Laurie Notaro, author of The Idiot Girl's Action-Adventure Club, raves
“I'm a believer that Erika Rae will make you cackle with heathen-like delight throughout Devangelical.”
And Frank Schaeffer, author of Crazy for God, says
"Devangelical strikes a darkly funny blow at the central nervous system of evangelical Christianity delivered by a former insider.”
Monologue topics: chest colds, worries, can you imagine me?, bad music, Jack Wagner, cultural tornados.
The New York Times says
Michael Kardos’s first novel, THE THREE-DAY AFFAIR (Mysterious Press, $24), is so disturbing it makes you wonder what he might have in mind for his second book. The plot is original, if distinctly bizarre: three friends who met at Princeton have left their wives at home and are headed for a golf club to celebrate their annual reunion when one of them — the self-made millionaire who lost his fortune in the dot-com crash — impulsively robs a convenience store and kidnaps the cashier. In a panic, Will Walker, who narrates this nightmare, drives them all to the independent recording studio where he works. What follows is a carefully calibrated study of how even the most highly evolved members of our species can become feral under pressure. (“I was an animal in the woods and I was making this other animal go away” is how one of them describes it.) Surprisingly, the violence proves less shocking than the purely vindictive acts of cruelty even the best of friends can inflict on one another.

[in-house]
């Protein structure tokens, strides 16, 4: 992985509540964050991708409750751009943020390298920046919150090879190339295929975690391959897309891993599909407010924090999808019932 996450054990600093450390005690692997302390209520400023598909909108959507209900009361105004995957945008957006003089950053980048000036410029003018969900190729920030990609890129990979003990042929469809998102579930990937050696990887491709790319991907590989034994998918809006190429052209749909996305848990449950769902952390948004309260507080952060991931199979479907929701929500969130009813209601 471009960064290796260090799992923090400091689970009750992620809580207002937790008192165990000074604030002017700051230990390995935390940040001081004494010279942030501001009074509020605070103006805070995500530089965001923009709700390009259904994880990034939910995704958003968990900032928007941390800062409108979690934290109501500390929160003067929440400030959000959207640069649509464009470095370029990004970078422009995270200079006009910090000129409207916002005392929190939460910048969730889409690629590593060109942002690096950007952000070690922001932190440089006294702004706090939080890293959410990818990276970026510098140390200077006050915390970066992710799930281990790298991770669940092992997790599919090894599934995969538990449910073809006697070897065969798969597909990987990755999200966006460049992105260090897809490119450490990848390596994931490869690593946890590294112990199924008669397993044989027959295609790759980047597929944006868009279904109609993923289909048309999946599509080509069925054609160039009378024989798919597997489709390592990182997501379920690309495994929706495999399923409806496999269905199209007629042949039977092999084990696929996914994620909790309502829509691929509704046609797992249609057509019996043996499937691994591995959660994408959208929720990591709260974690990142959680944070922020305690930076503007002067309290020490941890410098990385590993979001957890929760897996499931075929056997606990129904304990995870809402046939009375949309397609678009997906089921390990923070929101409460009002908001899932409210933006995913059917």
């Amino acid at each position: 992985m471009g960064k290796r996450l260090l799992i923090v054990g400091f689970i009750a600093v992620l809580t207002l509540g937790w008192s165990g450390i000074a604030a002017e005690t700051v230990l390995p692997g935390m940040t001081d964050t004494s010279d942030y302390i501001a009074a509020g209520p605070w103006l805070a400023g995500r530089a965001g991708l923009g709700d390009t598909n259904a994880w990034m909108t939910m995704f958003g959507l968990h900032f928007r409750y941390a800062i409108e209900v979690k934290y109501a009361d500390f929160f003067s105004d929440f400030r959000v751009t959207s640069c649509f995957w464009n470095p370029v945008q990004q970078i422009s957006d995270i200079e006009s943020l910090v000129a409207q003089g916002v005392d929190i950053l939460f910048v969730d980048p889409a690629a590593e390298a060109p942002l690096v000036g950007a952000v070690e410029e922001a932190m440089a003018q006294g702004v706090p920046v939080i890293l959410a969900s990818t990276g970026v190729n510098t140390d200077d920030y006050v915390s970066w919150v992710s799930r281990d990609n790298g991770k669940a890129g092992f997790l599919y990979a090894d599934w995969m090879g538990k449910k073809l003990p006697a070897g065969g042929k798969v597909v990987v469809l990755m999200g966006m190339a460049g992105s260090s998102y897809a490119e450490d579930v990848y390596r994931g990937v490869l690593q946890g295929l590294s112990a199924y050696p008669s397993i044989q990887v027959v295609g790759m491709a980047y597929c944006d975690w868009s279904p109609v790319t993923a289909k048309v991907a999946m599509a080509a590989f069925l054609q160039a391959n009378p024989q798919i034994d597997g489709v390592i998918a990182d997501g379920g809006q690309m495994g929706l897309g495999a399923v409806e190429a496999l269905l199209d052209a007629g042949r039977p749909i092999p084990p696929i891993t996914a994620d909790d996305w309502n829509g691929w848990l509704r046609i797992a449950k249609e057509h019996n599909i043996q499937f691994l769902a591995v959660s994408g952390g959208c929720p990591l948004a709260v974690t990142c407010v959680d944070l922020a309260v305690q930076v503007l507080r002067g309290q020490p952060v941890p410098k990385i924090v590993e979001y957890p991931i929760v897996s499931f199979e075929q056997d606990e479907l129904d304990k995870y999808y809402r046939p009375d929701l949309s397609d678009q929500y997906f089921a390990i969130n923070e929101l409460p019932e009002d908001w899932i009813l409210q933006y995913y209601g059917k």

Monologue topics: Thanksgiving, illness, Disneyland, the Romneys, Black Friday, holiday misery, bitterness, attitude.
Publishers Weekly, in a starred review, says
"Neatly mixing revolutionary politics with the erotic tension and cutthroat rivalry of the female conspirators...Engelmann has crafted a magnificent, suspenseful story set against the vibrant society of Sweden’s zenith, with a cast of colorful characters balanced at a crux of history.”
And Library Journal, in a starred review, calls it
“Fantastic . . . This rollicking adventure story reads at times like a fairy tale, with Good Guys and Bad Guys and obstacles to be recognized and overcome. It’s all quite fun. As either historical novel or adventure story, this clever first novel should appeal to a broad range of readers."
Monologue topics: mail, Sam Pink, Disneyland, Thanksgiving, exhaustion, The TNB Book Club.
Electric Literature raves
"Reading Sam Pink may make you a danger to society. The voice here in Rontel, as it was in Pink’s previous novel Person, is invasive. It will burrow its way deep into your brain and then echo through your gray matter. You will find yourself thinking the way his narrators think, and will then wonder if those fucked up thoughts tunneled in recently or if they were always there just waiting to be dug up."
Monologue topics: email from a listener, elevator theater, reality television, Board.
T.C. Boyle is the guest. He is the author of twenty-three books of fiction, including The Tortilla Curtain, Drop City, and World's End, for which he won the PEN/Faulkner award. His latest novel, San Miguel, is now available from Viking.